UNISON - Fighting for decent pensions
Members in the the Local Government pension Scheme (England and Wales) and the Principal Civil Service Pension Scheme - voted over the summer to accept negotiated changes to the schemes.
The changes followed long negotiations after the successful strike on 30 November 2011.
In the LGPS - covering workers in five UNISON service groups - members across England and Wales voted 90.2% in favour of accepting the proposed changes.
The union led the negotiations, which resulted in proposals to maintain the current contribution levels for 90% of LGPS members, introduce a 50/50 'low cost' scheme for the low paid, and move from a final salary to a career average scheme.
Welcoming the ballot result, UNISON Head of Local Government Heather Wakefield said:
"These were tough negotiations, but with a focus on the majority of members who earn less than £21,000 a year, we have ensured that current LGPS members can afford to remain in the scheme and those who could not afford to do so to date can now join via the 50/50 option.
"This is vital for many of our members who have suffered a decline in earnings as a result of the Coalition's pay freeze policies. Contributions are now on a fairer progressive basis. We will continue to campaign with all of the union, through the TUC, against the proposals to increase the state retirement age.
"UNISON will now move into the next stage of discussions on improving the governance of the new scheme which is due to come into effect in 2014."
In Scotland, where pensions are a devolved matter and there is a separate Scottish LGPS, there have been no proposals to alter the scheme or increase contributions.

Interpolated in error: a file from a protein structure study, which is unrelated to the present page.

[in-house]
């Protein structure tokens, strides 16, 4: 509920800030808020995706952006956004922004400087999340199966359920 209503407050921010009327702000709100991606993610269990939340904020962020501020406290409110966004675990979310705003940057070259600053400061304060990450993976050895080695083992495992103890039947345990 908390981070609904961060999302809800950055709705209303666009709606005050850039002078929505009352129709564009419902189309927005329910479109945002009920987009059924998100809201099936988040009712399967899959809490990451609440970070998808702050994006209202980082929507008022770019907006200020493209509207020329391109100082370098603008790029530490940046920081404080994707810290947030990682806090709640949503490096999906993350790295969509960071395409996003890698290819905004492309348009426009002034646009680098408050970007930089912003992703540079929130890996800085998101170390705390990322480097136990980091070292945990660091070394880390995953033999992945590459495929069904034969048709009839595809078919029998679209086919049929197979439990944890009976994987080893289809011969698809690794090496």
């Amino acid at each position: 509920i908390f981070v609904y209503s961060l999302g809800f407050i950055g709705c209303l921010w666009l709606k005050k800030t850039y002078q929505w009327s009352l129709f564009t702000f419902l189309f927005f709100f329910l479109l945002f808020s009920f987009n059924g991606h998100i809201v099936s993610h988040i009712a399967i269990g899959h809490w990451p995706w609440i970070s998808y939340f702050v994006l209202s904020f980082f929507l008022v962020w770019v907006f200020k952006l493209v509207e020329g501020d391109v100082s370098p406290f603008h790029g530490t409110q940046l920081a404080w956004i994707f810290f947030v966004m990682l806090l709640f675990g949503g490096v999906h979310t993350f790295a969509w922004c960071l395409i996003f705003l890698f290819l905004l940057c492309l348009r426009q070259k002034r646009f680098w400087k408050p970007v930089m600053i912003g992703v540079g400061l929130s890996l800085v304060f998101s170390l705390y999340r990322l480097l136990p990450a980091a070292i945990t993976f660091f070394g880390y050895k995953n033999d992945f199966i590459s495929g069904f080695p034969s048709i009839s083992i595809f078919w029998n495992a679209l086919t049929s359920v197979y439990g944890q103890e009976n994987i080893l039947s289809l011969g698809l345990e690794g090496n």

In the NHS, members voted on final proposals from the government for pensions in England, Wales and Northern Ireland.
This saw a low turnout of 14.8% of those eligible to vote. Of that 14.8% the result was close with 50.4% voting to reject and 49.5% to accept.
"The low turnout coupled with the close vote shows there is no mandate to endorse the pensions proposals, but equally no mandate to take further industrial action," says head of health Christina McAnea.
"We need to consider the next steps in the pensions campaign and we will be talking to the other health unions."
In Scotland, the union balloted for, and started, separate industrial action over the 2012 contribution increases.
Pensions are a devolved and ministers agreed to talks, over medium and long-term changes to the NHS Pension Scheme, but refused to discuss this year's changes.
Around 1,000 UNISON members, icluding meat hygiene inspectors across the UK, Ofsted inspectors, police ombudsmen in Norhtern Ireland, Welsh government workers representing children in court, plus regeneration, sustaintability and innovation officers in education in Scotland, are covered by the Principal Civil Service Scheme.
They voted in favour of negotiated changes in April.